“Our dad is in London right now, building the spider that we’re taking on tour,” singer-songwriter Finneas O’Connell tells Billboard, in a tone like he’s reading off a grocery list.
That “spider” is in reality a giant light rig made to look like a tarantula, while the “we” is O’Connell and his younger sister — the teenage dark-pop sensation Billie Eilish. They’ll kick off a five-week tour across Europe tomorrow to drum up excitement for Billie’s debut album out March 29, When We All Fall Asleep, Where Do We Go?, which O’Connell co-wrote and produced.
In other words: Welcome to the family.
Raised by actor-musician parents, O’Connell, 21, and Eilish (who goes by one of her middle names), 17, have become a formidable team in the music industry. From their childhood home in Los Angeles, O’Connell co-wrote and produced his sister’s haunting breakthrough “Ocean Eyes,” which went viral on SoundCloud in 2015. He did the same for Eilish’s lauded EP dont smile at me two years later, and has joined her backing band on worldwide treks and festival dates since. The sibling duo have landed eight of Billie’s tracks on the Hot 100; the most successful to date, album lead single “bury a friend,” peaked at No. 14. In April, they’ll perform at Coachella for the first time before embarking on a world tour to promote Eilish’s album in May.
Visiting Billboard’s New York offices, O’Connell instinctually takes a seat at the lone piano in the room, pulling back the sleeves of his grey sweater to reveal an Apple watch with a Gucci strap. He’s wearing large pink sunglasses, which he fiddles with while describing the bond he has with his sister as “unshakeable.” “I have a house now, and don’t live at home with the family anymore,” he says. “So the thing I’ve been the most excited about for this tour is just to hang out with Billie for five weeks straight.”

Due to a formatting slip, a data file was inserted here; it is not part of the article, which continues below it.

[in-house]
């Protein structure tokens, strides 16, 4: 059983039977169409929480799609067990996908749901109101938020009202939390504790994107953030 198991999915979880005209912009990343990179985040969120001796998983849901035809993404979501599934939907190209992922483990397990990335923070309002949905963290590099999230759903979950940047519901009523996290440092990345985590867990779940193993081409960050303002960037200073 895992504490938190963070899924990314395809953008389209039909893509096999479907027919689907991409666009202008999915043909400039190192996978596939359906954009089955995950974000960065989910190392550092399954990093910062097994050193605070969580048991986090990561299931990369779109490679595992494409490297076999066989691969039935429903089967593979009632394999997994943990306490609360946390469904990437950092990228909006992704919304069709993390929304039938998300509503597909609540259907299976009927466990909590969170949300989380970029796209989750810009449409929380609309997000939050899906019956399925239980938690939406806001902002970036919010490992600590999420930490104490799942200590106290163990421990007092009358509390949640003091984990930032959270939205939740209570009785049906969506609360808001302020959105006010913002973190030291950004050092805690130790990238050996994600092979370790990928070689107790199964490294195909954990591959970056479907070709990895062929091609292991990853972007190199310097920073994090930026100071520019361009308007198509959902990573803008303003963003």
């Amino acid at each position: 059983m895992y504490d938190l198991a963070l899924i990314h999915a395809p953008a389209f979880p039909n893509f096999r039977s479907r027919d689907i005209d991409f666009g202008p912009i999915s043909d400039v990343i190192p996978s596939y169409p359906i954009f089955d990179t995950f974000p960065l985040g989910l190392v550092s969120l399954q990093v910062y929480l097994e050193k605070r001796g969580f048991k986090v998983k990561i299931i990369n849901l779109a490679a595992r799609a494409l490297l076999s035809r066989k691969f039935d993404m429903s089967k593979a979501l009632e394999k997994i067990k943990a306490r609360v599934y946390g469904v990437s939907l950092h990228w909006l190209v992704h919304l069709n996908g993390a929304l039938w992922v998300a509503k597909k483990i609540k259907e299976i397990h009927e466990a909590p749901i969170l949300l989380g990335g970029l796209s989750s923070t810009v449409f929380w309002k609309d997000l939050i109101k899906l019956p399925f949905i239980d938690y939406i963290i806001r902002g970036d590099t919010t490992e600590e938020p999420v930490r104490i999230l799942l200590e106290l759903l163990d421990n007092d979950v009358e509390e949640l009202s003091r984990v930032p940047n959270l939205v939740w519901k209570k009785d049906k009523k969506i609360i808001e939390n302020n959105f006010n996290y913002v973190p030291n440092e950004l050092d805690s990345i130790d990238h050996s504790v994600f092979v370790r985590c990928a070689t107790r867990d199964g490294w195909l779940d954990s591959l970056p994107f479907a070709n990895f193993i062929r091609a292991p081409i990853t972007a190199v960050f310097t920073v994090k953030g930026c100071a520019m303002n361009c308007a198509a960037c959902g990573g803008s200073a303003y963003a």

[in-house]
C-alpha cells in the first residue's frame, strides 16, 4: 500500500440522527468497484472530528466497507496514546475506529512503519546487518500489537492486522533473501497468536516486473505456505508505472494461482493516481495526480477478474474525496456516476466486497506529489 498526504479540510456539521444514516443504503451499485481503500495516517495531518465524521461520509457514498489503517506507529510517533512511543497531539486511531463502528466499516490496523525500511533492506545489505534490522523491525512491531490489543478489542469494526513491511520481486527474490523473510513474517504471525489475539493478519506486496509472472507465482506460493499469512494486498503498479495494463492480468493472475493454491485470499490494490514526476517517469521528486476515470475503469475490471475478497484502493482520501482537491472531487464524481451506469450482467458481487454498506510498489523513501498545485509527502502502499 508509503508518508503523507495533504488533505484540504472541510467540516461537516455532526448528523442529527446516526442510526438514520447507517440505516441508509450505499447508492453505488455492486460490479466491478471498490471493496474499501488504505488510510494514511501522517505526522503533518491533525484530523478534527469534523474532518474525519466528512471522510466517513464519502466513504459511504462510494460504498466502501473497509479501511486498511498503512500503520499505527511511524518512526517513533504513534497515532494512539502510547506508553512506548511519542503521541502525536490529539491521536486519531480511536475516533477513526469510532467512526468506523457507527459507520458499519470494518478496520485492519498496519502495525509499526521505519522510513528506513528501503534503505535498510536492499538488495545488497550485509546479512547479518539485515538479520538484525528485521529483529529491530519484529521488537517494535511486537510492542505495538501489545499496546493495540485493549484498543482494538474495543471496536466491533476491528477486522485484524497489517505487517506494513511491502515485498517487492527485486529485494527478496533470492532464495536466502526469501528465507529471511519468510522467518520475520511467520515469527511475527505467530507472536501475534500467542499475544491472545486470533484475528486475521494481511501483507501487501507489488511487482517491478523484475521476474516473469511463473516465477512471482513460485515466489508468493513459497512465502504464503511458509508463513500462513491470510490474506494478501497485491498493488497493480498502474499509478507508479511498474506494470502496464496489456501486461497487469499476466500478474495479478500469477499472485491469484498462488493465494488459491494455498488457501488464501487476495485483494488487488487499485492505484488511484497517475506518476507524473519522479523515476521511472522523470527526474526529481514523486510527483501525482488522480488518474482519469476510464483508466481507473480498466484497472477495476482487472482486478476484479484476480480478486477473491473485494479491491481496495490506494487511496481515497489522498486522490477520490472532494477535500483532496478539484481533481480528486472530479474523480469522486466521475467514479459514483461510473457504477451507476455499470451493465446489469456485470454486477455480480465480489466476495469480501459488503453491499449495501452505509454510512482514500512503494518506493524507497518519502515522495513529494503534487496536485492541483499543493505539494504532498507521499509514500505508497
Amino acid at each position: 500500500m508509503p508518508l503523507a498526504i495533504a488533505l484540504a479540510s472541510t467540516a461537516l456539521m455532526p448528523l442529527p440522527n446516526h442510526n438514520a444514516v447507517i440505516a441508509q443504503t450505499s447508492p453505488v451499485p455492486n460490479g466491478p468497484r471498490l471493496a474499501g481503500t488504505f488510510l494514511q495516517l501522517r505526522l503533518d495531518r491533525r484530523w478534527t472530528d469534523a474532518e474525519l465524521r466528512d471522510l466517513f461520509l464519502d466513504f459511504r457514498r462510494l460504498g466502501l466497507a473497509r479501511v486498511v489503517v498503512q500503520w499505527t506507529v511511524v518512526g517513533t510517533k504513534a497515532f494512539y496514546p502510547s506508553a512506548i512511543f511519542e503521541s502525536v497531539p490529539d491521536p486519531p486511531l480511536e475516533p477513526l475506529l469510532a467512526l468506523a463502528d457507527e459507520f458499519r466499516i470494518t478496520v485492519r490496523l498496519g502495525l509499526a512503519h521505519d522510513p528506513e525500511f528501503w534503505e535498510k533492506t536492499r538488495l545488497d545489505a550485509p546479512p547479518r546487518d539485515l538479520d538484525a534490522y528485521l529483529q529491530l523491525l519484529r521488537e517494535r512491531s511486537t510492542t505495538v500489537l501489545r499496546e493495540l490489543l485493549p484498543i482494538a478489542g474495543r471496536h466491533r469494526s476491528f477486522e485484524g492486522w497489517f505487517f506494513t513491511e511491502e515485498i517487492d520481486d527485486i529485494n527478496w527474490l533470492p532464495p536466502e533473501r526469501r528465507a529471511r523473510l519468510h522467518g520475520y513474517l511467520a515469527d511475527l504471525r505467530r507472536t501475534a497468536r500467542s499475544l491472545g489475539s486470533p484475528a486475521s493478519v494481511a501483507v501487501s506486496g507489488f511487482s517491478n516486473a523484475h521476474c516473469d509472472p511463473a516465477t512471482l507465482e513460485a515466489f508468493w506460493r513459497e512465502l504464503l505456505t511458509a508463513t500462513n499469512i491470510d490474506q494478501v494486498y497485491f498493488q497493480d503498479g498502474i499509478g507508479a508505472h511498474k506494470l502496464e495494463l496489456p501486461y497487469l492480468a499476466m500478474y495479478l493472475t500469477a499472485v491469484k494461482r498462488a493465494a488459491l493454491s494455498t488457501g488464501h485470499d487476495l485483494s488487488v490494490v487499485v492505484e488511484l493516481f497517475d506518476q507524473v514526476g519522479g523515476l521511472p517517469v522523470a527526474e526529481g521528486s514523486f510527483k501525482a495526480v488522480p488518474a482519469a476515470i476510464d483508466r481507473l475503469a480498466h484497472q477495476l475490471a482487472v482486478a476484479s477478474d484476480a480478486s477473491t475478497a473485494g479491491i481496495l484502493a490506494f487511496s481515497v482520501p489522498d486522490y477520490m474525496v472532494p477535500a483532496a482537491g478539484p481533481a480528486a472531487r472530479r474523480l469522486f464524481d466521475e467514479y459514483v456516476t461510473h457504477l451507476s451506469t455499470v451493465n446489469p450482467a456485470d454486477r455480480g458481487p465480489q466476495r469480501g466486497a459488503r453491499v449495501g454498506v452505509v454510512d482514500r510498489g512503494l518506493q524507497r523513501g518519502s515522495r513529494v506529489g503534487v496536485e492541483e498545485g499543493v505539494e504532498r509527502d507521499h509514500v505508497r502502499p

Today, though, O’Connell is riding solo — something he’s been doing more often lately, as he builds his own career as an artist. He’s released a string of unabashedly romantic indie-pop songs simply as Finneas, beginning with 2016’s steamy “New Girl” and most recently, the pining “Claudia,” about his current girlfriend. The night prior, he performed his first solo New York headlining show (and second headlining show ever) at hip Brooklyn haunt Baby’s All Right. Meanwhile, he’s quietly widened his circle of collaborators to include dream-pop singer Ashe, along with R&B upstart Sabrina Claudio and British crooner Bruno Major on their forthcoming projects.
“The venue was the first New York headliner my sister played, and I played in her band for that,” O’Connell says about the packed show at Baby’s. “To get to come back, sell it out, and have kids sing my songs was a crazy feeling.”